Charging Up the EV Sector through Policy Reform

Government of India approach

As the world moves towards clean and eco-friendly mobility fuel alternatives, the Government of India (“GOI”) is playing its part by framing environmental-friendly policies & regulations and encouraging the use of electric vehicles (“EVs”) in the country. The National Electric Mobility Mission Plan, 2020 had launched the Faster Adoption and Manufacturing of Hybrid and Electric Vehicles (“FAME Policy / Scheme”) in the year 2015. The FAME Policy was launched in two phases. FAME – I provided direct subsidies and grants for specific projects along with financial support for R&D, technology enhancement and public charging infrastructure. FAME-II, introduced in 2019 with a budgetary outlay of INR 10,000 crore, envisioned driving large-scale adoption of EVs, EV-related infrastructure and EV ecosystem development. Despite these efforts the EV market penetration currently stands at merely 3% of India’s total vehicle sales.[1]


Continue Reading Charging Up the EV Sector through Policy Reform

Charging Infrastructure for Electric Vehicles in India - Policy and Challenges

One of the biggest stumbling blocks for the success of deploying electric vehicle (“EV”) scheme in India is the lack of adequate charging infrastructure (“Charging Infrastructure”). The revised guidelines for Charging Infrastructure for EV, issued on October 01, 2019 (“CI Guidelines”),[1] aim to simplify the process for setting up Charging Infrastructure. Below is a brief analysis of the CI Guidelines:
Continue Reading Charging Infrastructure for Electric Vehicles in India: Policy and Challenges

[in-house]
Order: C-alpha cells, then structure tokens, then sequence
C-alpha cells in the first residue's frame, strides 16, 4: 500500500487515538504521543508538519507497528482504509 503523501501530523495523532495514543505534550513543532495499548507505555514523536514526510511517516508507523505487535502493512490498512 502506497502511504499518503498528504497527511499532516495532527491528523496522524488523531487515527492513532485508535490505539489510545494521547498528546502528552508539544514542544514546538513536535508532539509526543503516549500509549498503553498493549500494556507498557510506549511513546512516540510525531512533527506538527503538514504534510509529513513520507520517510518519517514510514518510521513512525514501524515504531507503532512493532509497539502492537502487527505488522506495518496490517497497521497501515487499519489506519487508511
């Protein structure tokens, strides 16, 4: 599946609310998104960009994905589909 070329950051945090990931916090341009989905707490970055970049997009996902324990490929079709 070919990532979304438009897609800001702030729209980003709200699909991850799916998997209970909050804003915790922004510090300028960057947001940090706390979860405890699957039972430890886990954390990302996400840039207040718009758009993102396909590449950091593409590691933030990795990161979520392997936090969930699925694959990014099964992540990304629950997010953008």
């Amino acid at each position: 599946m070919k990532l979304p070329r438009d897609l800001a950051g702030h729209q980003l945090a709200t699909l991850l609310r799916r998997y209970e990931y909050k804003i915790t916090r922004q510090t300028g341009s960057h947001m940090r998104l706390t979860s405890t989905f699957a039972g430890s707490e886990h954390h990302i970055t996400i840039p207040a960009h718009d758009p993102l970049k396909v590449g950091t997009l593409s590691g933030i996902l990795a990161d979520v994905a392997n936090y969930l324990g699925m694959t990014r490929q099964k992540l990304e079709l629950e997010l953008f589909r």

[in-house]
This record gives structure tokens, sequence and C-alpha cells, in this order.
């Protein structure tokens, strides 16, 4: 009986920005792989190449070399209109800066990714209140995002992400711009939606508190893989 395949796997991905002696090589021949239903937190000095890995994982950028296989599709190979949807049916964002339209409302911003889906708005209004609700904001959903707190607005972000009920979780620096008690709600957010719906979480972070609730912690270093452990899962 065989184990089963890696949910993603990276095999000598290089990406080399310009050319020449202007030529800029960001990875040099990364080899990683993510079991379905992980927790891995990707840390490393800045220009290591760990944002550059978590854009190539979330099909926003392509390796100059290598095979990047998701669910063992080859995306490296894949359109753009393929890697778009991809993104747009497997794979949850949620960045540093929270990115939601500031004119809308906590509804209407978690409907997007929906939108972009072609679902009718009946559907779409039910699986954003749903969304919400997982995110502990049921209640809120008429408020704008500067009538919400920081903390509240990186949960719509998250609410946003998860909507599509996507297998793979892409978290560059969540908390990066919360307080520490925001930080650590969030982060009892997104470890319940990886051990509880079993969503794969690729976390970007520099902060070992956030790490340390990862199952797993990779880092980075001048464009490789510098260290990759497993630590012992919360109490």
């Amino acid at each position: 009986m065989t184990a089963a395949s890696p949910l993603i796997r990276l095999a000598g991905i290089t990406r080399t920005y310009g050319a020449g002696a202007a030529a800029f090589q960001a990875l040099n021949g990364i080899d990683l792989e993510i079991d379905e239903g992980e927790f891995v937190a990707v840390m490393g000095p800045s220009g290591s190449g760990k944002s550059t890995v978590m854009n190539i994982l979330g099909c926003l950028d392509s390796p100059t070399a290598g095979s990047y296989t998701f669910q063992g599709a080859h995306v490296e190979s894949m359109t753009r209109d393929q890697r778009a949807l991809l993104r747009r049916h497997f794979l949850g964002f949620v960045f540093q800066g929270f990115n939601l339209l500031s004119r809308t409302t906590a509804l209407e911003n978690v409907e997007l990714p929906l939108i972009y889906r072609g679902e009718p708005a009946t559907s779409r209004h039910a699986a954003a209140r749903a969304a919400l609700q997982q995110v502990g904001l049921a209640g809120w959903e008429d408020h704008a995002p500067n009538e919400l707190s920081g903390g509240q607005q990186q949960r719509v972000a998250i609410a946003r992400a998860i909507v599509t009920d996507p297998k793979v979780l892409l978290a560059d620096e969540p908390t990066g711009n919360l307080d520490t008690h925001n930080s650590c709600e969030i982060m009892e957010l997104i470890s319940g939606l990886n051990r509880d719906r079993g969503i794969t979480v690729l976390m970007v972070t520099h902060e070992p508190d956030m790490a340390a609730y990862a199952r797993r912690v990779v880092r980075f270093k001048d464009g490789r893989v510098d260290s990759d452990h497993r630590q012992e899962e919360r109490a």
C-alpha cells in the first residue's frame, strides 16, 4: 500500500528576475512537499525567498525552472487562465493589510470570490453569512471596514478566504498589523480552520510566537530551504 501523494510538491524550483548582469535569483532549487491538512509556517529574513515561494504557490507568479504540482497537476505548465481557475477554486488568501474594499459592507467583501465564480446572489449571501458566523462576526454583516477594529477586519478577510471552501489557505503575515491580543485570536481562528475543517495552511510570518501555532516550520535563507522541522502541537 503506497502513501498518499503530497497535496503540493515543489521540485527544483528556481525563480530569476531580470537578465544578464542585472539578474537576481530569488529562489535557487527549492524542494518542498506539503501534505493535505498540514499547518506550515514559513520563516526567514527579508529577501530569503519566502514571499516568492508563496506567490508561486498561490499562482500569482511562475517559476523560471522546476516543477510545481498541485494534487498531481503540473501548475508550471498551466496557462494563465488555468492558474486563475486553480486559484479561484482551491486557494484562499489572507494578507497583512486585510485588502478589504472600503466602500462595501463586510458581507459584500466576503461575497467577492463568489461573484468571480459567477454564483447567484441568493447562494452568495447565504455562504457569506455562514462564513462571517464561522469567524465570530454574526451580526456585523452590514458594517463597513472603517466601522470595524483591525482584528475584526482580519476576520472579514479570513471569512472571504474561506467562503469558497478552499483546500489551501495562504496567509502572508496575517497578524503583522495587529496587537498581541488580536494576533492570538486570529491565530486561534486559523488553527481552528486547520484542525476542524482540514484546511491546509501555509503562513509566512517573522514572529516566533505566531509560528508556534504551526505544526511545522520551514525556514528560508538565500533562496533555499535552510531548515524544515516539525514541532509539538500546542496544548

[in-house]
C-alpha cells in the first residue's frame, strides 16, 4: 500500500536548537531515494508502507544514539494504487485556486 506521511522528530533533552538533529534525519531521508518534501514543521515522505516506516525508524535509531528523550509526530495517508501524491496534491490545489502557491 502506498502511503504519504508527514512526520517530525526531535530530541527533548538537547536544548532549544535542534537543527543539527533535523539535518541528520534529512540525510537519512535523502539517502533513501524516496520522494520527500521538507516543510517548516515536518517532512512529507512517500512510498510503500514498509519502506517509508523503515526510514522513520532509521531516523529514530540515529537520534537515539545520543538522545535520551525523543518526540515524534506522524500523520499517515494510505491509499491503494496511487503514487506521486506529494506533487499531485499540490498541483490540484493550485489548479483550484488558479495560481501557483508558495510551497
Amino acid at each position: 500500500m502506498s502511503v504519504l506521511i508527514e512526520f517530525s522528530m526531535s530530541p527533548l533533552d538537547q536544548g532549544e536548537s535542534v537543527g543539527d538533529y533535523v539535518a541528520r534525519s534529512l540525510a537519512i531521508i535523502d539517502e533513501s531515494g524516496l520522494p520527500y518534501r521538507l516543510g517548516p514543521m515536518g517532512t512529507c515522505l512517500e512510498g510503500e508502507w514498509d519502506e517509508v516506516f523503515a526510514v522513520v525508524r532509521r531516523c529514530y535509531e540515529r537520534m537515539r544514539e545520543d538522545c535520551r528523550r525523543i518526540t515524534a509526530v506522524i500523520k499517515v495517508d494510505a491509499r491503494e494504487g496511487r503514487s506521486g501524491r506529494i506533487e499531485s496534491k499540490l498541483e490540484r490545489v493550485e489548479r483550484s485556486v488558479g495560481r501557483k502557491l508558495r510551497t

Part I - Electric Vehicles: Disrupting the Automotive Ecosystem

The Indian economy is one of the fastest growing economies in the world, with an increasing demand for energy. Given that historically India has relied on pollutant hydrocarbons to run its power plants and vehicles, there has been an increasing focus on setting ambitious ‘green’ targets, especially in light of the alarming levels of pollution in India. The Government of India (GoI) has actively encouraged the adoption of electric vehicles with the idea of shifting the production of new automotive vehicles from internal combustion engine models to electric vehicles by 2030.
Continue Reading Part I – Electric Vehicles: Disrupting the Automotive Ecosystem

LNG as transport fuel in heavy vehicles India

According to World Health Organization (WHO), seven cities in India are positioned among the most polluted cities in the world. In these circumstances, the need of the hour, among other solutions, is to switch to a cleaner and more sustainable fossil fuel, for instance, liquefied natural gas (LNG). The combustion of natural gas does not emit soot, dust or fumes, and thus it makes it one of the cleanest fossil fuels with high energy to carbon ratio.
Continue Reading LNG as Transport Fuel in India